Library music is far from new. Indeed, APM Music says it holds library recordings that date back to the 1940s. But how library music is perceived, how it is used and how it is processed have all charged forward significantly since the millennium.
In Synchtank’s latest report, Communication Breakdown: Complexities and Solutions in Music Rights Clearance, we note that the production music market has experienced “particularly concentrated growth” over the past decade.
“[This] has been fueled by the explosion in professional production volume as channels and platforms have proliferated; by the emergence of social media and user-generated content; and also by the challenges that music users face when trying to license commercial music for any of this.”
Tracking the value growth curve
“Production library revenue growth is outpacing growth of the overall sync market, thanks to drivers such as the rise of content creators, improved production music quality, artists seeking post-DSP income, and the growing independent sector,” notes MIDiA Research in its latest report on the sync business.
MIDiA stated that the production music sector (both recorded music and publishing) was worth $907m in 2021 and forecasts that this will top $1bn in 2022.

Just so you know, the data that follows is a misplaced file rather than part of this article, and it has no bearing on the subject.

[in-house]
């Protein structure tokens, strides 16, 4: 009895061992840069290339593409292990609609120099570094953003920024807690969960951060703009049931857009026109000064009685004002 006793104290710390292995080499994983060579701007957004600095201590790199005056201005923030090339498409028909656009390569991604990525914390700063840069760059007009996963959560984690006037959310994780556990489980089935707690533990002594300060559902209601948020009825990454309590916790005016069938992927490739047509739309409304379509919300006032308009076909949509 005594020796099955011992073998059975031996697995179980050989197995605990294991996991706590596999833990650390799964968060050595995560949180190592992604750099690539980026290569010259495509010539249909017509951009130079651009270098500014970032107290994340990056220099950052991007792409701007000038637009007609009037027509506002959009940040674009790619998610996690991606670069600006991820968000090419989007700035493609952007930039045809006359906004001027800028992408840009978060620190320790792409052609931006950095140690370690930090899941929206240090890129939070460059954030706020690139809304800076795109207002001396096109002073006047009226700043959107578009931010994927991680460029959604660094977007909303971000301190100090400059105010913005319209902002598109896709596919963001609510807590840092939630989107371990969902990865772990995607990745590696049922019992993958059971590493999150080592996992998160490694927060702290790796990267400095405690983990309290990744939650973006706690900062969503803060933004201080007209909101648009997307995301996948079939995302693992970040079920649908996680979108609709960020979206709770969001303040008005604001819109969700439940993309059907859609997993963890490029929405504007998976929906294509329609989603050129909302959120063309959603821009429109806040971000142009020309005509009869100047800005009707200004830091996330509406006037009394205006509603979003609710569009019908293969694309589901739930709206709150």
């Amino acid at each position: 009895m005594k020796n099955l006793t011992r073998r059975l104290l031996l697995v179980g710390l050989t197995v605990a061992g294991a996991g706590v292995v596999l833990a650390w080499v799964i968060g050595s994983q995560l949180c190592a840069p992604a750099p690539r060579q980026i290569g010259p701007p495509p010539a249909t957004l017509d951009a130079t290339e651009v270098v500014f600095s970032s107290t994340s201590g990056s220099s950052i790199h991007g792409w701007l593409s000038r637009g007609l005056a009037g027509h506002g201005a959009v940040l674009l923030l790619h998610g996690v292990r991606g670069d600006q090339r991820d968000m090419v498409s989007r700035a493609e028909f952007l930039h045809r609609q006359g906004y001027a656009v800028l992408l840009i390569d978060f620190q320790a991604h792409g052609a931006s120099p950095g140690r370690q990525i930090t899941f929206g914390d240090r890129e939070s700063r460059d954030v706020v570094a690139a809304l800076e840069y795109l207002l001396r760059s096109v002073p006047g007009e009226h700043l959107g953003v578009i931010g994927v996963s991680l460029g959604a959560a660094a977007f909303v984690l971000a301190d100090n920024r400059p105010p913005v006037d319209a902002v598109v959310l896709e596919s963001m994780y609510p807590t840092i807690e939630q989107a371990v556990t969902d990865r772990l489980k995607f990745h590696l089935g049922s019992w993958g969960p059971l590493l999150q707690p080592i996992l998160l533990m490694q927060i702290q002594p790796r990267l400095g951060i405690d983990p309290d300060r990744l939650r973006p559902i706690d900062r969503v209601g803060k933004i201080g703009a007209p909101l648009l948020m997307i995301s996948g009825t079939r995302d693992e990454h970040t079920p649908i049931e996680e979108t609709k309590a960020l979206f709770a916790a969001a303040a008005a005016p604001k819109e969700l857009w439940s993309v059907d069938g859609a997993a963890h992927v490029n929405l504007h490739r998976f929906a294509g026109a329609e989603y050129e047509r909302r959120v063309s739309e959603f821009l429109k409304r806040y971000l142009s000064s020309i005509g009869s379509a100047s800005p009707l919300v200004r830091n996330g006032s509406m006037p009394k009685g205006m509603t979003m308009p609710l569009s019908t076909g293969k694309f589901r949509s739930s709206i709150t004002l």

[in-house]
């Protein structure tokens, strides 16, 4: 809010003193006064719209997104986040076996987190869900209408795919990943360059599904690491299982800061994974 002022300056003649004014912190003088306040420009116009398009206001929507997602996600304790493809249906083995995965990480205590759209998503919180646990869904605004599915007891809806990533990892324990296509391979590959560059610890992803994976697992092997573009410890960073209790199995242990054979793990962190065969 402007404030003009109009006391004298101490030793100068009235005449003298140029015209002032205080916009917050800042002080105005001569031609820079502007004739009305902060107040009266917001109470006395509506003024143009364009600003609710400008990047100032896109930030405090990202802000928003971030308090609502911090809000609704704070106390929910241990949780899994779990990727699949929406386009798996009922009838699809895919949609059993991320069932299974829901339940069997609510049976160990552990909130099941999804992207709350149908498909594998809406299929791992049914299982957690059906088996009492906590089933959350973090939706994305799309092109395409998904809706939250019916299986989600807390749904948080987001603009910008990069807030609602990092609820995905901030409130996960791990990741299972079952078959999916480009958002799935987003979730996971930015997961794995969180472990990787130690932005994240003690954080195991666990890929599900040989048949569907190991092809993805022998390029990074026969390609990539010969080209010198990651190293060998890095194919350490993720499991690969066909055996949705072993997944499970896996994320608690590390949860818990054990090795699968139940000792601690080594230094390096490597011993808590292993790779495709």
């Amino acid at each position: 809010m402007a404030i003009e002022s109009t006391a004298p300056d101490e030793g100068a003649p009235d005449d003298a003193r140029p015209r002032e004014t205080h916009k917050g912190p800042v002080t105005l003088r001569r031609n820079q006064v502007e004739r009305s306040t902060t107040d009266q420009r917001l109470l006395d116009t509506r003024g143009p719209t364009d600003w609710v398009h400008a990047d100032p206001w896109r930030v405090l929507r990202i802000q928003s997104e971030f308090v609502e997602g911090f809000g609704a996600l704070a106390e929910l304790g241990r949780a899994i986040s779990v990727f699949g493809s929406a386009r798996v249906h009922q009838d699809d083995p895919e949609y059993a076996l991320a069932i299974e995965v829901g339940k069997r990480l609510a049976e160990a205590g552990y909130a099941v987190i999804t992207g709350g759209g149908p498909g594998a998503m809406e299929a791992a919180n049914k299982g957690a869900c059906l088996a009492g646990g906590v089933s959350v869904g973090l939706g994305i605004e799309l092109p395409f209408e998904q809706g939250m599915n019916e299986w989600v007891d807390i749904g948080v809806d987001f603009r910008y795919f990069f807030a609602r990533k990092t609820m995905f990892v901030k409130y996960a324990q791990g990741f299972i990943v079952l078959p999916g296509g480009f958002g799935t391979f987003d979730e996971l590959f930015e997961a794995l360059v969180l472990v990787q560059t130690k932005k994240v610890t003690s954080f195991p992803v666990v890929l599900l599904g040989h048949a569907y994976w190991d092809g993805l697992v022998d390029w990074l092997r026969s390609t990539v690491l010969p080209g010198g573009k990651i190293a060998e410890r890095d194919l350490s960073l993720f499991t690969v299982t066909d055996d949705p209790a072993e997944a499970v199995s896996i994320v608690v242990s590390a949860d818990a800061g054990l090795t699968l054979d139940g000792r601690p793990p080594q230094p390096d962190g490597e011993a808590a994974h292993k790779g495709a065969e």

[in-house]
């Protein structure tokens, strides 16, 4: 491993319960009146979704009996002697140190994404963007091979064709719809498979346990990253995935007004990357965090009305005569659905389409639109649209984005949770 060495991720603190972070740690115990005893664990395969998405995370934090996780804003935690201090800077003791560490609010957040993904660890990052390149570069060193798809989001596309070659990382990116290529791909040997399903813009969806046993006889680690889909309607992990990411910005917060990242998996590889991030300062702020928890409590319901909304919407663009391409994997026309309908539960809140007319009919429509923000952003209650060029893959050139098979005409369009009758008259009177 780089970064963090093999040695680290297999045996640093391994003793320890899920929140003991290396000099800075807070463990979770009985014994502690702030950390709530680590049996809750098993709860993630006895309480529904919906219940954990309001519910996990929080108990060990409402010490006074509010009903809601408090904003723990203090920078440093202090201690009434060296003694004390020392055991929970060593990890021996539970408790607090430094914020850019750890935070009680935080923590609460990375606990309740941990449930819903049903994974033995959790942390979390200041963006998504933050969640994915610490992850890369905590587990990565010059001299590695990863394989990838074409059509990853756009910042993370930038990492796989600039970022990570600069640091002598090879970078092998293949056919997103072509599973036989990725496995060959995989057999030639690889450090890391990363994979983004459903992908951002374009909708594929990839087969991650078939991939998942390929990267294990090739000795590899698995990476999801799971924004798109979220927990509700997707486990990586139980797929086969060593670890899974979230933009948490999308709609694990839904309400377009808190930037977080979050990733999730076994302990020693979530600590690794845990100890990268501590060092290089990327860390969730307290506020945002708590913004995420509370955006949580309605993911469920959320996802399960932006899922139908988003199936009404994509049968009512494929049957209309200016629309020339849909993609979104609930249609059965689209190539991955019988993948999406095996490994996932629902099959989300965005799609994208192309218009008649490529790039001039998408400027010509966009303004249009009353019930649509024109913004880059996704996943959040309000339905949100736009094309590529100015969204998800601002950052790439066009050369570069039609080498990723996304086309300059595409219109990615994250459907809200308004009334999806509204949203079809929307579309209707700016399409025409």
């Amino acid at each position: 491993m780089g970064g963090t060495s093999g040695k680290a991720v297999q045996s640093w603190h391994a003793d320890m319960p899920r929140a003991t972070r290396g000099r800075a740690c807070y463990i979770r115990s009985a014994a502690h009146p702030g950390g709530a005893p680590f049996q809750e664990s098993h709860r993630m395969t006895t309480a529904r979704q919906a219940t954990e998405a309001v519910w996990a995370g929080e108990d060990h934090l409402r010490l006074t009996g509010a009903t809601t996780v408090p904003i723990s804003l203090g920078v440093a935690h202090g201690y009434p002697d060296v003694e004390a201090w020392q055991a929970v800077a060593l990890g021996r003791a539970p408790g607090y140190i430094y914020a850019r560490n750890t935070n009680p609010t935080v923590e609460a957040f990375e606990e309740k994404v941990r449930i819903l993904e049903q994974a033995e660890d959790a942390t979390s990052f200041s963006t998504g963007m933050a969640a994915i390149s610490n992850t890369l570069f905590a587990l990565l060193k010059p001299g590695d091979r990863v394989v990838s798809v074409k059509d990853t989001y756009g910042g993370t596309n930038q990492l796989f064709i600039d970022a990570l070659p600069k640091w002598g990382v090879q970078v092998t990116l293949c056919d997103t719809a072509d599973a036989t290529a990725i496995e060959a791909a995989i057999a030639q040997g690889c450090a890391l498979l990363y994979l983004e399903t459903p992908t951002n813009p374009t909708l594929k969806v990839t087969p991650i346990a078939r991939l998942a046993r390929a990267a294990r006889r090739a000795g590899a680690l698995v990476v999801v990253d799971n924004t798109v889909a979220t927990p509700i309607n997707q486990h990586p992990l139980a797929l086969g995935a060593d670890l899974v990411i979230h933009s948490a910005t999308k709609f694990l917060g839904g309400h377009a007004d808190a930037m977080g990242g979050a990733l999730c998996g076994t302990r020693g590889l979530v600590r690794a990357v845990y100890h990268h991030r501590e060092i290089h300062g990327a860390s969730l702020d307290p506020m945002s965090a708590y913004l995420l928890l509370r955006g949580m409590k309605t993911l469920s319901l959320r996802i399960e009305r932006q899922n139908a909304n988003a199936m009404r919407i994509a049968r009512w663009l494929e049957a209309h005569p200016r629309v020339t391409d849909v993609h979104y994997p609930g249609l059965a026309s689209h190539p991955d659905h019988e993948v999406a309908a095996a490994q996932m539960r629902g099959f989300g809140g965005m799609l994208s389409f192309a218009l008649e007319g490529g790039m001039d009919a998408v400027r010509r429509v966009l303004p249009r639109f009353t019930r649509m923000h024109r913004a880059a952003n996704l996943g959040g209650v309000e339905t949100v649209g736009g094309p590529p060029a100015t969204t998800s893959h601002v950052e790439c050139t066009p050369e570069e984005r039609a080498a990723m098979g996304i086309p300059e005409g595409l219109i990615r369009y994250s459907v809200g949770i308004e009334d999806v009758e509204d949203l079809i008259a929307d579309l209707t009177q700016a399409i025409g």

A recent study by music data company BMAT (albeit commissioned by the Production Music Association, so do keep that in mind) found that 46% of music played on American broadcast and cable TV in March and April 2022 was production music.
BMAT also found that 37% of music usage on TV in the UK was production music (and as much as 46% for BBC Two’s output specifically). The situation on TV in France (43% of music used was production music) and Germany (45%) was edging towards the same level it is in the US. On C8 in France, production music accounted for 66% while on Sat.1 in Germany it was a staggering 70%.
This boom in library music is down to several factors, notably an industry and cultural shift around the perceived quality of library music as well as technological and licensing developments that make using such music more seamless and commercially competitive.
An additional factor here is that there is greater demand across a variety of platforms for music. As a result, library music is proving its worth in meeting that demand across traditional media, streaming media and social media.
“We are in the golden age of production today, with more videos being produced today than ever,” says Adam Taylor, President of APM Music and Chairman of the Production Music Association.
“I think also people have begun to realize how good library music is,” he adds. “Today there’s just so much good material out there and so many writers want to write in the library space. It is the confluence of those things: the creative aspect of music writing and production, coupled with the explosion in productions that need music.”
Ease of licensing is a huge factor here in the sector’s growth, especially for TV, film and ad clients looking to clear music swiftly and within (increasingly squeezed) budgets.
Taylor notes that tracks using samples as well as compositions that sit across multiple publishers makes this all a fraught licensing process for many; therefore the idea of a one-stop licensing solution (essentially rolling master and publishing rights into one deal and one fee) becomes increasingly attractive.